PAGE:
Subdivision will have to wait for sewer service

April 19, 1994|By Donna E. Boller | Donna E. Boller,Sun Staff Writer

Carroll Dale subdivision is in Carroll County's master plan for public sewer service within six years, but that doesn't mean residents can look for public sewer service within six years. Or 10 years. Or 20.

"There's no real link" between the county water and sewer master plan and its budget for public water and sewer projects, Public Works Director Keith Kirschnick told a delegation from the Eldersburg area subdivision yesterday.

A public hearing on the master plan also brought a request from Westminster city government for exclusion from a section of it that would allow some property owners to use "interim" private water and sewer systems where public services are available.

Lou Rettberg was one of about six residents of Carroll Dale -- a subdivision at Oklahoma and Mineral Hill roads -- who attended yesterday's hearing to press the county commissioners for public sewerage.

"I've got five drain fields in my back yard and a high water table," Mr. Rettberg said. He said he and his family have to restrict showers and use of their dishwasher when it rains because they have experienced backups from the septic line into laundry tubs.

Mr. Rettberg estimated it will cost him $3,000 to $4,000 to replace his existing system if it fails again. He said he would much rather pay a higher price for public sewer service and gain peace of mind.

His neighbor, Larry Derreth, said he also has problems with septic waste backing up into his house.

Developer John Williams, who built most of the approximately 30 houses in the subdivision, said county health officials shouldn't rely on a poll of residents to determine how many have failing septic systems.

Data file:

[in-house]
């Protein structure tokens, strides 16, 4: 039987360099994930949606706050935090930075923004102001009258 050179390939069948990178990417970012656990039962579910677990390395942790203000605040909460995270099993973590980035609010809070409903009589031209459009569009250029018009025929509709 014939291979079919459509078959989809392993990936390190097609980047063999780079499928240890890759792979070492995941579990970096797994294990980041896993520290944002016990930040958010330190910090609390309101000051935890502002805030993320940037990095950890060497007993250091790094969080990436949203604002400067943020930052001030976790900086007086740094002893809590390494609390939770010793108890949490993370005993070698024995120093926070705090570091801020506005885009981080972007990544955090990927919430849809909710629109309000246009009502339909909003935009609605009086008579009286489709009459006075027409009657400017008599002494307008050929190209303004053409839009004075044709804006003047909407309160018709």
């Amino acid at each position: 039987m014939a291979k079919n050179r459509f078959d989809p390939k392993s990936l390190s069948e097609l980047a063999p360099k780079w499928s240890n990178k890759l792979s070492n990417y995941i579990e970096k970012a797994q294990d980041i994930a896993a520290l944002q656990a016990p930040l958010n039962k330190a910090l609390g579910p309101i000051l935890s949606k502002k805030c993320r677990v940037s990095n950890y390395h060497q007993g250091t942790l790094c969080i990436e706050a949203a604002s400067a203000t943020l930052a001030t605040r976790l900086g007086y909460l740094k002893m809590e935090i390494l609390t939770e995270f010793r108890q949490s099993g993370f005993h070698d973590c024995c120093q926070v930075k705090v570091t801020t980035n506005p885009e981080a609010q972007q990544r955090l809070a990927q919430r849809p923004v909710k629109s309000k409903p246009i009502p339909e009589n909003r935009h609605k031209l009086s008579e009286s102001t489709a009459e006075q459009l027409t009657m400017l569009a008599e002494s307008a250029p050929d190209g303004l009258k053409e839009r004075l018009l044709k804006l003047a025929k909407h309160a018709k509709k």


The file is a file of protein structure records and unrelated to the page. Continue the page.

"That's one of the most covered-up things. Nobody wants to admit their system is failing," Mr. Williams said.

Several speakers speculated that waste from overtaxed septic systems in the subdivision probably is leaching into nearby Liberty reservoir.

Mr. Kirschnick said he would look at Carroll Dale, but, "right now, there is nothing in our budget to extend sewer lines into that area."

Mr. Kirschnick said the county government usually relies on developers to extend public sewer mains. A developer who extends a main past existing houses to the site of his planned subdivision will recoup part of the cost when the new houses connect to the main.

"Because it's in the 0-6 service area doesn't mean anything's going to be funded within six years," Mr. Kirschnick said. He said the service area designation simply means that developers would not be permitted to construct new subdivisions in an area designated for service unless they extend sewer mains.

Katrina Tucker, Westminster city planner, told the commissioners that the county's proposal to allow developers to put in private interim systems would violate city connection policies. She asked them to exempt Westminster from that part of the plan.

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